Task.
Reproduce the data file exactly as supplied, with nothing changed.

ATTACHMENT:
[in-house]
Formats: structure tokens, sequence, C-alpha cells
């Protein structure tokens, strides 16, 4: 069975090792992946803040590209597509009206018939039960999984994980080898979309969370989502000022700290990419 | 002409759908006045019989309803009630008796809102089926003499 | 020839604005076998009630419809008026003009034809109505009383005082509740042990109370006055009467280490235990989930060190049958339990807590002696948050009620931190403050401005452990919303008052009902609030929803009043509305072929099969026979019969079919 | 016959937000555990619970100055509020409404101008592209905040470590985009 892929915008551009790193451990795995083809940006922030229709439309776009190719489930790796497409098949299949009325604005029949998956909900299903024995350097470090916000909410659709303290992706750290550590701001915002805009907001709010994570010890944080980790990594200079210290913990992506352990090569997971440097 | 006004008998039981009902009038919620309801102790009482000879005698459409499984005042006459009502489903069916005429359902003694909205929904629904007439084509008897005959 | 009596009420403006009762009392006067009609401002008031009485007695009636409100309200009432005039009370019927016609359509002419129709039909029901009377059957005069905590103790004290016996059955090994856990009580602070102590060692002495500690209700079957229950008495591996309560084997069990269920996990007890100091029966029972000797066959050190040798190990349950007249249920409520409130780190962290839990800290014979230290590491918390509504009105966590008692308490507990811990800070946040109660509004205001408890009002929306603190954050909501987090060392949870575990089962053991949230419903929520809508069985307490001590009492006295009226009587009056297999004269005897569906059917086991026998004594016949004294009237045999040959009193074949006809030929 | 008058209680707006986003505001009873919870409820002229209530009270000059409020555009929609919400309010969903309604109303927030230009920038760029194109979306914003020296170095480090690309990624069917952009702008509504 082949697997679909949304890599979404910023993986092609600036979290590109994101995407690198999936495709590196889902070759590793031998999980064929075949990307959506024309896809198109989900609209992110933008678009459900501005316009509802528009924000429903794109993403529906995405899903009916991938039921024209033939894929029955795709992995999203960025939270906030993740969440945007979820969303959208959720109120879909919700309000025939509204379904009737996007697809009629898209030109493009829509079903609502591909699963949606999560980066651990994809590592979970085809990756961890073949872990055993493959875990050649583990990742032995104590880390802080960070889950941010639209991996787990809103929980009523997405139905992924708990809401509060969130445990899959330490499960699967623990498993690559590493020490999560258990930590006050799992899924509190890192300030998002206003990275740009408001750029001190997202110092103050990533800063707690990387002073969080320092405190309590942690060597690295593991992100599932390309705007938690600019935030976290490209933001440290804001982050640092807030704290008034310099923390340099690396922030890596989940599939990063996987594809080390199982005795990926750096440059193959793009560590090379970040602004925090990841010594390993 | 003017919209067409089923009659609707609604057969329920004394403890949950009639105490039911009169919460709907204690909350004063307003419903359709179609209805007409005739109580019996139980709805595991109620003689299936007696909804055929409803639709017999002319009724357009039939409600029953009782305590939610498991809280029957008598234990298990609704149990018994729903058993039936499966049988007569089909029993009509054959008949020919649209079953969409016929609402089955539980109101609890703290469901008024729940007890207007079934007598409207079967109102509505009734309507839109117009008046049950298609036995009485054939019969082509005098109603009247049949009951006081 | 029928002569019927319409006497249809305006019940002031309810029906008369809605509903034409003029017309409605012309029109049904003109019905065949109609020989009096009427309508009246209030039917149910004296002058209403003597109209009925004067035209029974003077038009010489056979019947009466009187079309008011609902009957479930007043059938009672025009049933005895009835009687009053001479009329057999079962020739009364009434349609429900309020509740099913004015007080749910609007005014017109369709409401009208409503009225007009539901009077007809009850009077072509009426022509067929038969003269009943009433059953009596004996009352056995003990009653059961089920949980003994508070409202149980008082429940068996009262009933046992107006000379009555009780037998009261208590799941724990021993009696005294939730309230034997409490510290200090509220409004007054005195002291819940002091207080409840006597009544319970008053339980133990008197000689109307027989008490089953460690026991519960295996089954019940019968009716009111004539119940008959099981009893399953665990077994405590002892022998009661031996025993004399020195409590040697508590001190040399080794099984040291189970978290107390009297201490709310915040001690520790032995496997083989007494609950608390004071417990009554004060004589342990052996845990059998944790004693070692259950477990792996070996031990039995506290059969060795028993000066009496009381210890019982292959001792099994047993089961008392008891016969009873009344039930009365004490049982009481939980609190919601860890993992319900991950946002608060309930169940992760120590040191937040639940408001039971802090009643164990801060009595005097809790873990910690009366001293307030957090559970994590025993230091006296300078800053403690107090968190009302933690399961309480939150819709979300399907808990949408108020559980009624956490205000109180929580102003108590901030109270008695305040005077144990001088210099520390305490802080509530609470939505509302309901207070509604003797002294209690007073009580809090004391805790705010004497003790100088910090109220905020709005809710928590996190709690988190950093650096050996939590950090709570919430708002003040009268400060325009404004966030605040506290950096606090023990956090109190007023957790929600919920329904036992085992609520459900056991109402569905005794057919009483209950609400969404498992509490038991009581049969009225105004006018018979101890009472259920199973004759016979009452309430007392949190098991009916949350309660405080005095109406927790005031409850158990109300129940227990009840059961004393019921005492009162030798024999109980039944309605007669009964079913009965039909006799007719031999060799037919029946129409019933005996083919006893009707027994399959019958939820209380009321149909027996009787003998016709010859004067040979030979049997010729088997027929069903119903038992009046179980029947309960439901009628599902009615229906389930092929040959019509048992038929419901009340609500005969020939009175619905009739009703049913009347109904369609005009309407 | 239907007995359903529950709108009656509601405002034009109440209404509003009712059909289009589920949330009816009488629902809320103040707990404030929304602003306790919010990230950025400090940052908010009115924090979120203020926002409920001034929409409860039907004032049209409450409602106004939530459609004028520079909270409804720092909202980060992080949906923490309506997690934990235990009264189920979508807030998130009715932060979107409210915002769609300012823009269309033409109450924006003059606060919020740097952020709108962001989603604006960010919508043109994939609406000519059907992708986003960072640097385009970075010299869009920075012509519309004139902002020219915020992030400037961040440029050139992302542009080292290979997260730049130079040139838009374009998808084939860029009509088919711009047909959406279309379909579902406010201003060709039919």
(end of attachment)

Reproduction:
[in-house]
Formats: structure tokens, sequence, C-alpha cells
């Protein structure tokens, strides 16, 4: 069975090792992946803040590209597509009206018939039960999984994980080898979309969370989502000022700290990419 | 002409759908006045019989309803009630008796809102089926003499 | 020839604005076998009630419809008026003009034809109505009383005082509740042990109370006055009467280490235990989930060190049958339990807590002696948050009620931190403050401005452990919303008052009902609030929803009043509305072929099969026979019969079919 | 016959937000555990619970100055509020409404101008592209905040470590985009 892929915008551009790193451990795995083809940006922030229709439309776009190719489930790796497409098949299949009325604005029949998956909900299903024995350097470090916000909410659709303290992706750290550590701001915002805009907001709010994570010890944080980790990594200079210290913990992506352990090569997971440097 | 006004008998039981009902009038919620309801102790009482000879005698459409499984005042006459009502489903069916005429359902003694909205929904629904007439084509008897005959 | 009596009420403006009762009392006067009609401002008031009485007695009636409100309200009432005039009370019927016609359509002419129709039909029901009377059957005069905590103790004290016996059955090994856990009580602070102590060692002495500690209700079957229950008495591996309560084997069990269920996990007890100091029966029972000797066959050190040798190990349950007249249920409520409130780190962290839990800290014979230290590491918390509504009105966590008692308490507990811990800070946040109660509004205001408890009002929306603190954050909501987090060392949870575990089962053991949230419903929520809508069985307490001590009492006295009226009587009056297999004269005897569906059917086991026998004594016949004294009237045999040959009193074949006809030929 | 008058209680707006986003505001009873919870409820002229209530009270000059409020555009929609919400309010969903309604109303927030230009920038760029194109979306914003020296170095480090690309990624069917952009702008509504 082949697997679909949304890599979404910023993986092609600036979290590109994101995407690198999936495709590196889902070759590793031998999980064929075949990307959506024309896809198109989900609209992110933008678009459900501005316009509802528009924000429903794109993403529906995405899903009916991938039921024209033939894929029955795709992995999203960025939270906030993740969440945007979820969303959208959720109120879909919700309000025939509204379904009737996007697809009629898209030109493009829509079903609502591909699963949606999560980066651990994809590592979970085809990756961890073949872990055993493959875990050649583990990742032995104590880390802080960070889950941010639209991996787990809103929980009523997405139905992924708990809401509060969130445990899959330490499960699967623990498993690559590493020490999560258990930590006050799992899924509190890192300030998002206003990275740009408001750029001190997202110092103050990533800063707690990387002073969080320092405190309590942690060597690295593991992100599932390309705007938690600019935030976290490209933001440290804001982050640092807030704290008034310099923390340099690396922030890596989940599939990063996987594809080390199982005795990926750096440059193959793009560590090379970040602004925090990841010594390993 | 003017919209067409089923009659609707609604057969329920004394403890949950009639105490039911009169919460709907204690909350004063307003419903359709179609209805007409005739109580019996139980709805595991109620003689299936007696909804055929409803639709017999002319009724357009039939409600029953009782305590939610498991809280029957008598234990298990609704149990018994729903058993039936499966049988007569089909029993009509054959008949020919649209079953969409016929609402089955539980109101609890703290469901008024729940007890207007079934007598409207079967109102509505009734309507839109117009008046049950298609036995009485054939019969082509005098109603009247049949009951006081 | 029928002569019927319409006497249809305006019940002031309810029906008369809605509903034409003029017309409605012309029109049904003109019905065949109609020989009096009427309508009246209030039917149910004296002058209403003597109209009925004067035209029974003077038009010489056979019947009466009187079309008011609902009957479930007043059938009672025009049933005895009835009687009053001479009329057999079962020739009364009434349609429900309020509740099913004015007080749910609007005014017109369709409401009208409503009225007009539901009077007809009850009077072509009426022509067929038969003269009943009433059953009596004996009352056995003990009653059961089920949980003994508070409202149980008082429940068996009262009933046992107006000379009555009780037998009261208590799941724990021993009696005294939730309230034997409490510290200090509220409004007054005195002291819940002091207080409840006597009544319970008053339980133990008197000689109307027989008490089953460690026991519960295996089954019940019968009716009111004539119940008959099981009893399953665990077994405590002892022998009661031996025993004399020195409590040697508590001190040399080794099984040291189970978290107390009297201490709310915040001690520790032995496997083989007494609950608390004071417990009554004060004589342990052996845990059998944790004693070692259950477990792996070996031990039995506290059969060795028993000066009496009381210890019982292959001792099994047993089961008392008891016969009873009344039930009365004490049982009481939980609190919601860890993992319900991950946002608060309930169940992760120590040191937040639940408001039971802090009643164990801060009595005097809790873990910690009366001293307030957090559970994590025993230091006296300078800053403690107090968190009302933690399961309480939150819709979300399907808990949408108020559980009624956490205000109180929580102003108590901030109270008695305040005077144990001088210099520390305490802080509530609470939505509302309901207070509604003797002294209690007073009580809090004391805790705010004497003790100088910090109220905020709005809710928590996190709690988190950093650096050996939590950090709570919430708002003040009268400060325009404004966030605040506290950096606090023990956090109190007023957790929600919920329904036992085992609520459900056991109402569905005794057919009483209950609400969404498992509490038991009581049969009225105004006018018979101890009472259920199973004759016979009452309430007392949190098991009916949350309660405080005095109406927790005031409850158990109300129940227990009840059961004393019921005492009162030798024999109980039944309605007669009964079913009965039909006799007719031999060799037919029946129409019933005996083919006893009707027994399959019958939820209380009321149909027996009787003998016709010859004067040979030979049997010729088997027929069903119903038992009046179980029947309960439901009628599902009615229906389930092929040959019509048992038929419901009340609500005969020939009175619905009739009703049913009347109904369609005009309407 | 239907007995359903529950709108009656509601405002034009109440209404509003009712059909289009589920949330009816009488629902809320103040707990404030929304602003306790919010990230950025400090940052908010009115924090979120203020926002409920001034929409409860039907004032049209409450409602106004939530459609004028520079909270409804720092909202980060992080949906923490309506997690934990235990009264189920979508807030998130009715932060979107409210915002769609300012823009269309033409109450924006003059606060919020740097952020709108962001989603604006960010919508043109994939609406000519059907992708986003960072640097385009970075010299869009920075012509519309004139902002020219915020992030400037961040440029050139992302542009080292290979997260730049130079040139838009374009998808084939860029009509088919711009047909959406279309379909579902406010201003060709039919």